NORSE FANTASY SERIES REVIEWS
Here you can find reviews and information about Norse Fantasy series. We have started out with two modern re-tellings of the Blood Duo by Melvin Burgess. Below that we have reviews of the first two novels in the Craw Trilogy by M.D. Lachlan.
This is a very dark and frightening portrayal of what may well happen to British society if the government flees, gangs rule and technology goes too far.
Yet it is woven smoothly into an age old norse tale of two feuding families, the agendas of the old gods, the pursuit of revenge and how the quest for peace is never free from pain and sorrow.
The characters are all mainly over teenage years yet the struggles each goes through makes them more adult in mind then they appear on the skin.
It is a very good thriller and adventure tale as the saga should be although in some places it does slow down a bit if only to allow the reader to emmerse themselves ever deeper into the grim reality of the world portrayed in the book but the ending is as dramatic as befits the great saga that is being retold. Melvin really has brought fresh blood and misery to this norse legend.
Available on Amazon.com here: Bloodtide (Puffin Teenage Books)
The story of Sigurd really does begin quickly and Melvin doesn't waste too much time going over what's happened since Siggy became King Sigmund in Bloodtide but the basic gist is there is still great evil in the former United Kingdom. That comes in the form of a mutant being sterotyped as the dragon Fafnir and his hoard of gold is not just gold but all the many bizarre and sinister technologies of this dystopian world set in the future.
Over all it is a thrilling adventure story, the action never really stops although I did feel it lag a bit during the time Sigurd spent in 'Hel' with Bryony (aka Brighild the fallen valkyrie) right up to when he met the Nibblong siblings. Melvin did manage to keep the wicked mother-in-law in the plot which ultimately leads to the tragic love triangle.
Yet the only real difficulty I had with the story was the way he portrayed Sigurd's character from half way through to the end, it almost became Jesus-like with the millions of people crowding to see him and the way Sigurd kept questioning his own life, his feelings, his past etc. It just didn't seem much like a dragon slaying warrior king-reborn to me but perhaps like Jesus was in the garden before he was betrayed.
But either way yet again Melvin has managed to reinvigerate with fresh gore and woe this tragic norse legend of family betrayal, love and misfortune all because of a cursed ring.
Available on amazon.com here: Bloodsong
Wolfsangel (Book 1 of the Craw Trilogy)
The Viking king Authun leads his men on a raid against an Anglo-Saxon village. Men and women are killed indiscriminately, but Authun demands that no child be touched. He is acting on prophecy-a prophecy that tells him that the Saxons have stolen a child from the gods. If Authun, in turn, takes the child and raises him as an heir, the child will lead his people to glory.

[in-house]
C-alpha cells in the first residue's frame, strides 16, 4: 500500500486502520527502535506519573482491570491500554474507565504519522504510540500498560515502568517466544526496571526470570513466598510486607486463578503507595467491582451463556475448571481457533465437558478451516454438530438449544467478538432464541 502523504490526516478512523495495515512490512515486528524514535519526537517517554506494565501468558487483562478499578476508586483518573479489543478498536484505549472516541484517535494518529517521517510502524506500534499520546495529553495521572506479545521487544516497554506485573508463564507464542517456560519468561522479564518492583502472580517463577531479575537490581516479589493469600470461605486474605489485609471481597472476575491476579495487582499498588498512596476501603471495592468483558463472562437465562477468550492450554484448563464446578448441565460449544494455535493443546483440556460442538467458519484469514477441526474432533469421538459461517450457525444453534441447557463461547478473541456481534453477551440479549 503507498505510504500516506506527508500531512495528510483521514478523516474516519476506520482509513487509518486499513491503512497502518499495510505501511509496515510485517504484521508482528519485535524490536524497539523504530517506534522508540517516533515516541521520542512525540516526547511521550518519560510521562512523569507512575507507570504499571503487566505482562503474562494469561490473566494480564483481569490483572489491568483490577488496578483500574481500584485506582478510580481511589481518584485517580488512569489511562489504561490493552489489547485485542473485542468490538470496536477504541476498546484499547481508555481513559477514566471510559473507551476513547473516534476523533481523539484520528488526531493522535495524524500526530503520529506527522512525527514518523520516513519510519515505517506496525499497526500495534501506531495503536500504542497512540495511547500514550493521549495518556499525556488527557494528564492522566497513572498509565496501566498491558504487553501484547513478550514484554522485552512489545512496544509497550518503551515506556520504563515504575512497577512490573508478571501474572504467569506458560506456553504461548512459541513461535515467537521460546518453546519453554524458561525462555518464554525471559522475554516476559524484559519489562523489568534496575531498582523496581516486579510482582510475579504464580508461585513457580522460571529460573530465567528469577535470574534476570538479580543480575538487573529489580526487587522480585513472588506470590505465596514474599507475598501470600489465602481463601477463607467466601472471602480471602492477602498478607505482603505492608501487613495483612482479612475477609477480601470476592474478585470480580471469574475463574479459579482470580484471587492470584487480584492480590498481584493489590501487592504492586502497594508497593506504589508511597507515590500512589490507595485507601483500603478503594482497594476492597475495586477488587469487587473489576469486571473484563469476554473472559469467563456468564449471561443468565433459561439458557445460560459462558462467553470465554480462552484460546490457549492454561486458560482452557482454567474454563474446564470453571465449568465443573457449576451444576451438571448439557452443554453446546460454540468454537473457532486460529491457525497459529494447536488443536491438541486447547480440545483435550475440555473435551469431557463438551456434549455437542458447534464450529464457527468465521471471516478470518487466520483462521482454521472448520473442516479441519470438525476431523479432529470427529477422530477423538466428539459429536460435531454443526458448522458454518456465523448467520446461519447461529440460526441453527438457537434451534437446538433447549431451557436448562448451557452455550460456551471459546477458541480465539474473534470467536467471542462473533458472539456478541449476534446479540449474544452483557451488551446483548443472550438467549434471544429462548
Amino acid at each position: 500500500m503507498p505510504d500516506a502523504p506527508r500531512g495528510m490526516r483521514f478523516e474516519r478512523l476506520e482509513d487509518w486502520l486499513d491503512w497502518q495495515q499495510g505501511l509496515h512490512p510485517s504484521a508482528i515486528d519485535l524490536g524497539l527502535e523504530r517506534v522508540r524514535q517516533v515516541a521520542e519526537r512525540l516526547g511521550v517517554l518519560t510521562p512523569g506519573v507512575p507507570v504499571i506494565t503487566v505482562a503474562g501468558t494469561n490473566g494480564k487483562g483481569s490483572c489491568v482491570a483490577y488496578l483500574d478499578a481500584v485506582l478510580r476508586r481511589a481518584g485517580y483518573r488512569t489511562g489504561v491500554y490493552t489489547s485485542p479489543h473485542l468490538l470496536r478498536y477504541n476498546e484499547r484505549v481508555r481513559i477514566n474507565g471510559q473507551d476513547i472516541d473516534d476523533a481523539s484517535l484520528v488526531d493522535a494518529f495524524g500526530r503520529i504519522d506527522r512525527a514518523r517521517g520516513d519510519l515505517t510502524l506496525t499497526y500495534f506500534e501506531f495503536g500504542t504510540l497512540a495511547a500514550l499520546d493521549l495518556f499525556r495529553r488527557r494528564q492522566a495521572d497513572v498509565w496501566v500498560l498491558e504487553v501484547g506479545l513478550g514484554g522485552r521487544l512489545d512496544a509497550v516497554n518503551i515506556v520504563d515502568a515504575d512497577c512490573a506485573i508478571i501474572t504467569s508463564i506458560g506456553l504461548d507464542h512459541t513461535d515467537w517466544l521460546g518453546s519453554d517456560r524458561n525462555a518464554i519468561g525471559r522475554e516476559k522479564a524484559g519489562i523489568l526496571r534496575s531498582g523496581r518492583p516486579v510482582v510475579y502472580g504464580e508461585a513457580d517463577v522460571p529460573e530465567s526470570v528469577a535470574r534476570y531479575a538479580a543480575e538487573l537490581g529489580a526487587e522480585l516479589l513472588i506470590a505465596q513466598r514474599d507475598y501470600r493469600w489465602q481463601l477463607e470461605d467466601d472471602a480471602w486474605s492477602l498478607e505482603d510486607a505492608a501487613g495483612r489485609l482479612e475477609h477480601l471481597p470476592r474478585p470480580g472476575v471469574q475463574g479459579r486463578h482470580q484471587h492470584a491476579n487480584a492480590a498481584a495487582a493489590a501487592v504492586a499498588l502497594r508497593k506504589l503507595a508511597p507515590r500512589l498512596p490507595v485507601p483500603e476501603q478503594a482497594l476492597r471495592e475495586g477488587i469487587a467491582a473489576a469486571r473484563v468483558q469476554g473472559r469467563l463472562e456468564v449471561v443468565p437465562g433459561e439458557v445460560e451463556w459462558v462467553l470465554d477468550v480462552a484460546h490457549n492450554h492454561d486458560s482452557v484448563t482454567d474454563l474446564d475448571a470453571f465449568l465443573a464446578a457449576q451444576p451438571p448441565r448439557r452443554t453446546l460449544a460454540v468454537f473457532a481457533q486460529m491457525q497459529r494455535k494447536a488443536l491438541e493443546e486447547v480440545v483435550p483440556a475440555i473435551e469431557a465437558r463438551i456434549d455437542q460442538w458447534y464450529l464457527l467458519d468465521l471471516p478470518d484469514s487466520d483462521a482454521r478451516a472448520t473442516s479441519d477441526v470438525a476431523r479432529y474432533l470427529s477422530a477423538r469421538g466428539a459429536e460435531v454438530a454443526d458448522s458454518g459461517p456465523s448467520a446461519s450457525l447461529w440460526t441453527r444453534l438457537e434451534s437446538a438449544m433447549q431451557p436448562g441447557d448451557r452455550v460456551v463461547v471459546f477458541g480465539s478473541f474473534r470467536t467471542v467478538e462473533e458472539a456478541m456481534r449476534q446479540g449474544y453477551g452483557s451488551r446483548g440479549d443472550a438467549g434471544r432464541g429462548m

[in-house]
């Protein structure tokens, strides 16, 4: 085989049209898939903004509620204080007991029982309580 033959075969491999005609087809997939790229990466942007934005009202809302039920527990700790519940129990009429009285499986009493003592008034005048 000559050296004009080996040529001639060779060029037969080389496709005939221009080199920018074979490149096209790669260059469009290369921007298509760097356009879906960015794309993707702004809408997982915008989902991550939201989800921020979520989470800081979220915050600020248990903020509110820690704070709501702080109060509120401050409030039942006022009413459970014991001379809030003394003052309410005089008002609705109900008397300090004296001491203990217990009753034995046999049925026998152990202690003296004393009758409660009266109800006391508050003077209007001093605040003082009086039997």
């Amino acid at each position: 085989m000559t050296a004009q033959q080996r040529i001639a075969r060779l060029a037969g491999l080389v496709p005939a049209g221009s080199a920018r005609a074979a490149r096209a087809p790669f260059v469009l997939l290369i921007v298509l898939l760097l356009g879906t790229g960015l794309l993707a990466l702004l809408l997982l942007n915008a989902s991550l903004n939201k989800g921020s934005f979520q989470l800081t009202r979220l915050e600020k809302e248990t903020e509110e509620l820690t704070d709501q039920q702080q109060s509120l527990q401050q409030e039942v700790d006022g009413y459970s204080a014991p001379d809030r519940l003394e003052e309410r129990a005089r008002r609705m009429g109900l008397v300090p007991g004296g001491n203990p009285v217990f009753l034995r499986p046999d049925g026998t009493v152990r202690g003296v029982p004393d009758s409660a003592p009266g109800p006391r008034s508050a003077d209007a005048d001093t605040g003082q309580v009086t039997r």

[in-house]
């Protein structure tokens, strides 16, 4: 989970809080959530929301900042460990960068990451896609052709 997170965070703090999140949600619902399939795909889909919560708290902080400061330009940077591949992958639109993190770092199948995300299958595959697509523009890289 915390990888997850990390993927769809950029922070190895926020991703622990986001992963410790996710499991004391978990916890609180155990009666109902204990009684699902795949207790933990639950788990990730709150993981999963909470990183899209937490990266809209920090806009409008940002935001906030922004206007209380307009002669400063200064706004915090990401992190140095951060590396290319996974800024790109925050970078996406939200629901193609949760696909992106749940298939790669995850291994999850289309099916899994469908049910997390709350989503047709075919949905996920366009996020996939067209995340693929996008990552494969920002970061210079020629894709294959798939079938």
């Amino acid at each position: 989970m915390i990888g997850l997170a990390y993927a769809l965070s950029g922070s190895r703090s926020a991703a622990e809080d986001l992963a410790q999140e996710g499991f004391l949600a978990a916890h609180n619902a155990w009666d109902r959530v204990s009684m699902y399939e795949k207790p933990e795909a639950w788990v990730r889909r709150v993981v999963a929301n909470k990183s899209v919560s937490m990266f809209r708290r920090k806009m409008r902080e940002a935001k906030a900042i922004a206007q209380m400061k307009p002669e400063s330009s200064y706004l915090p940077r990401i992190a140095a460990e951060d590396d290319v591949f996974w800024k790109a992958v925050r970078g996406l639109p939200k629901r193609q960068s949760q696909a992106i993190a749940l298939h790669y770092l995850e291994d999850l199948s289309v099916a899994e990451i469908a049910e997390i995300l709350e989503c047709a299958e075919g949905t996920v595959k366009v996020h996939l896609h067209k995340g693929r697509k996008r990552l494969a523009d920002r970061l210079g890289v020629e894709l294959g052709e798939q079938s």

But Authun discovers not one child, but twin baby boys. After ensuring that his faithful warriors, witnesses to what has happened, die during the raid, Authun takes the children and their mother home, back to the witches who live on the troll wall. And he places his destiny in their hands.
So begins a stunning multivolume fantasy epic that will take a werewolf from his beginnings as the heir to a brutal Viking king down through the ages. It is a journey that will see him hunt for his lost love through centuries and lives, and see the endless battle between the wolf, Odin, and Loki, the eternal trickster, spill over into countless bloody conflicts from our history and our lives.
This is the myth of the werewolf as it has never been told before and marks the beginning of an extraordinary new fantasy series.
Available on Amazon.com: Wolfsangel
This is a very darker depiction of the world the Vikings believed they lived in where magic was possible, witches lived in troll mountains, dying in battle was an honour and where the prophecies really did foretell events of the future. This epic tale begins with one such prophecy where Viking King Authen must follow the prophecies of the Witches to gain an heir to his throne. Yet like all magical forces, nothing ever happens the way it's meant to. In a daring raid that sees the death of his best and loyal warriors, King Authen finds himself not just with one boy but with two and it is the choices made at that moment that sees the boys split apart, live very different and conflicting lives that will see families, friends and even nations split apart as the endless battle between Odin, the god who has an endless hunger for magic and his nemesis, Fenris the Wolf (who will ultimately swallow Odin whole at Ragnarok-The-End-of-All-Things. It is a great piece of Norse fantasy set in a quite realistic Viking world with a fantastic twist on the origins of the Werewolf.